|Platforms:||PC, Mac, PlayStation 2, Dreamcast, Linux|
|Developer:||Epic Games / Digital Extremes|
|Genres:||3D Shooter / First-Person Shooter|
|Release Date:||November 30, 1999|
|Game Modes:||Singleplayer / Multiplayer|
Shooting your friends online was never this much fun.
Capitalizing on the growing popularity of the online gaming community, Epic set forth to create what would become Unreal Tournament, an FPS geared towards online combat. This multiplayer action game spelled out what an online fragfest is all about – explosive action, balanced weaponry, dynamic teamplay, cool levels and a terrific artificial intelligence.
Unreal Tournament (UT99) is a sequel to Epic’s Unreal, a technically imposing FPS from 1998 that served to lay the ground works for this game. UT is powered by an enhanced Unreal Engine, one that looks better, is more stable and allows for a greater amount of third party customization. This game is alive and kicking thanks to it’s huge fanbase turning in countless maps and mods even today. Best of all, UT still supports out-of-the-box online action – simply start the game, find a suitable server, connect (the program downloads all necessary third-party files) and start playing against other people.
UT isn’t solely centered on online gaming of course. There’s a solo campaign and practice modes, both played against bots. In campaign mode you work down the arena ladder and play against increasingly tougher opponents, while practice lets you play whatever you want at any time. You have many map types on offer in both modes – Deathmatch (DM), Capture the Flag (CTF), Domination (DOM), and Assault (AS).
DM and CTF, while very fun, will be familiar to all, but Domination (DOM) is the first truly original game mode in UT. Several teams make or break to control three strategically placed points on the map, leading to some hectic gameplay. But the most entertaining mode overall are the scripted Assault (AS) maps – here you must attack heavily fortified positions and accomplish specific objectives (pull this switch, open that gate) while the opposing team scrambles defensively. Accomplish the mission in good time and roles are reversed, placing your team as the defender and the other as the attacker. One map involves storming a beach under heavy fire and artillery, while in another you sneak aboard an underwater submarine. Great stuff.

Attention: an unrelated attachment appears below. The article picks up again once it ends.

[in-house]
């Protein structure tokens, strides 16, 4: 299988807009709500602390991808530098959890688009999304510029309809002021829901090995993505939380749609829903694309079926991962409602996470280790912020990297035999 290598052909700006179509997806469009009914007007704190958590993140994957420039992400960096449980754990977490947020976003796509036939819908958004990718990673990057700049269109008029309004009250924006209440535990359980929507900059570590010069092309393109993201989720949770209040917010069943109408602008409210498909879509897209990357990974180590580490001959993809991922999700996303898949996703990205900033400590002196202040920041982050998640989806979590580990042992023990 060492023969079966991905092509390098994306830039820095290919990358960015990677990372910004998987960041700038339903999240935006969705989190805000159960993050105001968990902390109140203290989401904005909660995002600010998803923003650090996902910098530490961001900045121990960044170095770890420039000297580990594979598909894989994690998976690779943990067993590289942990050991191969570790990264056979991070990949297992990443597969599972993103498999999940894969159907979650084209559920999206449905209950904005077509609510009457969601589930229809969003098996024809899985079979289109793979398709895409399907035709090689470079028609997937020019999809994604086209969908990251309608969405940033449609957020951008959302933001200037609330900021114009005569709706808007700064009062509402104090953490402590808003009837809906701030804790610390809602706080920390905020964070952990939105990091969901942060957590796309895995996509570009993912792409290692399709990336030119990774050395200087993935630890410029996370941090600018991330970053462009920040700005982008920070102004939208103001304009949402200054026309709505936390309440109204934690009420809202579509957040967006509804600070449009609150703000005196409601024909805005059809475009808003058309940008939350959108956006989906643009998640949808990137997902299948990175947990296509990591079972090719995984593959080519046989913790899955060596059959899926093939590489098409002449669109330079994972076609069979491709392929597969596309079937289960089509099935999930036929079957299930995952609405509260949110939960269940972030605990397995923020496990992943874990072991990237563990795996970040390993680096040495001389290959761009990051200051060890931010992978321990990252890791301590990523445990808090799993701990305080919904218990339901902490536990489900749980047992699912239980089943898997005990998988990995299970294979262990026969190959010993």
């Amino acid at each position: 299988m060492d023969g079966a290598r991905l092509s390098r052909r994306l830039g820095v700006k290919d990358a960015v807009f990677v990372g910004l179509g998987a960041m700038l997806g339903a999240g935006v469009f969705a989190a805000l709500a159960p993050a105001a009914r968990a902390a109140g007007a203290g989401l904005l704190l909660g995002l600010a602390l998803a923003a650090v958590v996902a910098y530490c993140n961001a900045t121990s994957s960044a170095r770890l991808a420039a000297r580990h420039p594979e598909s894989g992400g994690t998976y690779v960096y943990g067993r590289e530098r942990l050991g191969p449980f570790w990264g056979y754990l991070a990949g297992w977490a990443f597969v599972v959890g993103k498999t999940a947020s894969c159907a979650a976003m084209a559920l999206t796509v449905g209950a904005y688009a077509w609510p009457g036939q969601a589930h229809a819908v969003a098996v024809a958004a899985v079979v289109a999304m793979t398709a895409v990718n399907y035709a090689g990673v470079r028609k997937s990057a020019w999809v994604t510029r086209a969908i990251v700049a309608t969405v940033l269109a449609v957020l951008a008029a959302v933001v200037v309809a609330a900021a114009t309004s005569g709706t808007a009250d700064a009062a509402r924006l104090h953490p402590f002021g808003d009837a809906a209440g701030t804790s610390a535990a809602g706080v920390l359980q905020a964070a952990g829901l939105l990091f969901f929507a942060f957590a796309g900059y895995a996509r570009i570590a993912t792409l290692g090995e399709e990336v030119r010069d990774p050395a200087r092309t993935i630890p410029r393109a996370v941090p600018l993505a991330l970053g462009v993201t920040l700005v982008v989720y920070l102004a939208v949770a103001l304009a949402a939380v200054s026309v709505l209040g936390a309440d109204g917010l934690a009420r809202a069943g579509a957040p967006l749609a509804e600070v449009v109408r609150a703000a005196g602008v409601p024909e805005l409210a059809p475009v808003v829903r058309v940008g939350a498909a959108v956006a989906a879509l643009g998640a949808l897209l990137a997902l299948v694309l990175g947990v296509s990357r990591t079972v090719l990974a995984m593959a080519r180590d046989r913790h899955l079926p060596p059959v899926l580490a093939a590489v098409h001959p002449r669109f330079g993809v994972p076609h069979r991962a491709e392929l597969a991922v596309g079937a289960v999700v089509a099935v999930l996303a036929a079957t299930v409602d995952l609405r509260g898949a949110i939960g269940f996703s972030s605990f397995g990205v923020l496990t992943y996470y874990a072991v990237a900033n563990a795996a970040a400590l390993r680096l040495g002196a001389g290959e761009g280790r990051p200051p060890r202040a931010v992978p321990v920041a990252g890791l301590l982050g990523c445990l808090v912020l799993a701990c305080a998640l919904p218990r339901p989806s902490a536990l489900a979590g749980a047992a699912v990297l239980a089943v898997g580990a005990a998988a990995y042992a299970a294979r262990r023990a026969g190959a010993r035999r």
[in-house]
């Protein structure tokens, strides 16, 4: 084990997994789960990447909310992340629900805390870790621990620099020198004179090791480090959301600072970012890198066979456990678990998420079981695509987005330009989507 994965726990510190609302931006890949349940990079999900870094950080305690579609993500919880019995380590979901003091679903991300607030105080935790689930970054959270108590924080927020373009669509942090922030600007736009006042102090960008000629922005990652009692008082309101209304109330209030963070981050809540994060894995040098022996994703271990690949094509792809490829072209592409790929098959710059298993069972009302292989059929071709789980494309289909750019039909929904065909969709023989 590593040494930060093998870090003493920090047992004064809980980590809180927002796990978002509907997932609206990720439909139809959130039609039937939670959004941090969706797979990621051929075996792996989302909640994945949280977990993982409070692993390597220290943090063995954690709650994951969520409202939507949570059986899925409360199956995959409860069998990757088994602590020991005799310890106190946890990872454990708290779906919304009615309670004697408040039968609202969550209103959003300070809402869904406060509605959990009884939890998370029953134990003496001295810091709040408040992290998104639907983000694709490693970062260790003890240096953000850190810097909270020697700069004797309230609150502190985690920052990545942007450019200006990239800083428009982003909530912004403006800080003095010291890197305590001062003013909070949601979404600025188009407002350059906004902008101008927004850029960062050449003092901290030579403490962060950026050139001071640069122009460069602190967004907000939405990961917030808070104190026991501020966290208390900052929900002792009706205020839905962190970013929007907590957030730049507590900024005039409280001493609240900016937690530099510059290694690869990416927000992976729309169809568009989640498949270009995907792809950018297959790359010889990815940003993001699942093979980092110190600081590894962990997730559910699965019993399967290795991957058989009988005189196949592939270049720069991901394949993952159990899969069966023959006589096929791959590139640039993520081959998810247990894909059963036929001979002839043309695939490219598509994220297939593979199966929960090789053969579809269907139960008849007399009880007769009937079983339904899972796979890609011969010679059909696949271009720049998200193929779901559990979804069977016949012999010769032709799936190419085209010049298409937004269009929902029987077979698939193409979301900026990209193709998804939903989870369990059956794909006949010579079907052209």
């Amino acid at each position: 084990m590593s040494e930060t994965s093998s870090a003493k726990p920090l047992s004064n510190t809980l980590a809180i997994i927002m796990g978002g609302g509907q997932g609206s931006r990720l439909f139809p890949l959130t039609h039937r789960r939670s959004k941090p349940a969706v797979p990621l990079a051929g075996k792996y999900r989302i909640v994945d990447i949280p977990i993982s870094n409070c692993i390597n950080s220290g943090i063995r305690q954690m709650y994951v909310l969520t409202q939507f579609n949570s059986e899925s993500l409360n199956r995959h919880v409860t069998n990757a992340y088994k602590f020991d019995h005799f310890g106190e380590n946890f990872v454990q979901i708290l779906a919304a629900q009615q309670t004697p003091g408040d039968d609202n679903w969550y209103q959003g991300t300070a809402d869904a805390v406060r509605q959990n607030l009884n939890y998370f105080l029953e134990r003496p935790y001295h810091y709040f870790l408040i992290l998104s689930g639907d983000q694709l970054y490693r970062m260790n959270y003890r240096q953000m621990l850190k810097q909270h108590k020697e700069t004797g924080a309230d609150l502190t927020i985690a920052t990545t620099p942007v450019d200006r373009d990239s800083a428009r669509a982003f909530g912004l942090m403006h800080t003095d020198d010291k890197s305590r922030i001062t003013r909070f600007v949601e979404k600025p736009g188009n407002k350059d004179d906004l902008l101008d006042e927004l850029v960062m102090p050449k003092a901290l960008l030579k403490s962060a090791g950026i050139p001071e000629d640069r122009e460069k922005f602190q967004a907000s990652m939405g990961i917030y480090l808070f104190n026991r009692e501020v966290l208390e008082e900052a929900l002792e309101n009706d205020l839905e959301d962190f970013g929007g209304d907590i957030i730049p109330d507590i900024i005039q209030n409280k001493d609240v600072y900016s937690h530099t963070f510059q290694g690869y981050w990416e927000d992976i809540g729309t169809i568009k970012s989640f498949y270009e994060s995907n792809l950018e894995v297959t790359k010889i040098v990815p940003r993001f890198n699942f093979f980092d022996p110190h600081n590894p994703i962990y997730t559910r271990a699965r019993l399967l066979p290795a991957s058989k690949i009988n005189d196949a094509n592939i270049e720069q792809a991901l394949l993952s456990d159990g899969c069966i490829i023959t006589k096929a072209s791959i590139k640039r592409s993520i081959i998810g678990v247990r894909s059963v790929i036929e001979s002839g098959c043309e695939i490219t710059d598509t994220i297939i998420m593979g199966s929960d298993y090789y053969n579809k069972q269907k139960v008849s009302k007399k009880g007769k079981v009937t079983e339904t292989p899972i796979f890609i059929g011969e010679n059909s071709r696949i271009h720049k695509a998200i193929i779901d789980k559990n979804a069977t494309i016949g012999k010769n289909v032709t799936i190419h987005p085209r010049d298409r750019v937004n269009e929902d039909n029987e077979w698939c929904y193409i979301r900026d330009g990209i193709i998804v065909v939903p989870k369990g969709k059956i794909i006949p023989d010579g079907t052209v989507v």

Again, all of this would be half as fun if the game didn’t provide out-of-the-box bot support with killer AI. Never before were bots this lifelike. They not only make reliable team-mates, but competent enemies as well. They dodge rockets like pros on the higher difficulties, but you can still sneak up behind them and they won’t magically know you’re there. They’ll try to predict your direction with their rocket shots, but switch to a lighter weapon if you get in their face to avoid splash damage. They organize concentrated attacks on your base, then retreat after taking heavy losses.
AI difficulty levels come in many shapes and sizes, and – like the rest of the game- can be customized in full. You can adjust individual bot aggressiveness or passivity, their preferred weapon or willingness to follow orders. You can also manage their outward appearance and names, and of course team membership if you feel like setting yourself up against an army of bots.
The weapons received a superb makeover from their Unreal days. Most of the old artillery has been modified to look, sound and shoot better – from the oversized Enforcer handgun to the deadly Rocket Launcher or sleek Ripper. All of the weapons have their pros, cons and specific uses, though the undying Flak Cannon usually rules the roost in most arenas thanks to its unyielding punch. The Sniper Rifle wins at insane distances while the Redeemer will straight out cause a mini nuclear explosion that turns every living being into dust.
Each weapon has an alternate fire mode, and these modes are naturally great fun. The shock rifle combo (shoot an alt-fire ball of energy and then hit it in mid-air with a primary fire blast) makes its return from the original Unreal with the expected volatile results. The secondary function for the sniper rifle zooms smoothly between 1x to 8x for those brutal head shots. The Rocket Launcher also functions as a Grenade Launcher on the side, while the aforementioned Redeemer lets you navigate the rocket manually with its alt-fire.
Unreal Tournament blows the competition out of the water with its excellent gameplay, which includes its superb bot support, virtually infinite customization and flawless weapon balancing, not to mention UT’s gorgeous graphics and sharp sounds. It’s the fine wine of multiplayer mayhem, and it’s here to stay.
System Requirements: Pentium 200 Mhz, 32 MB RAM, 8 MB Video, Win95/98
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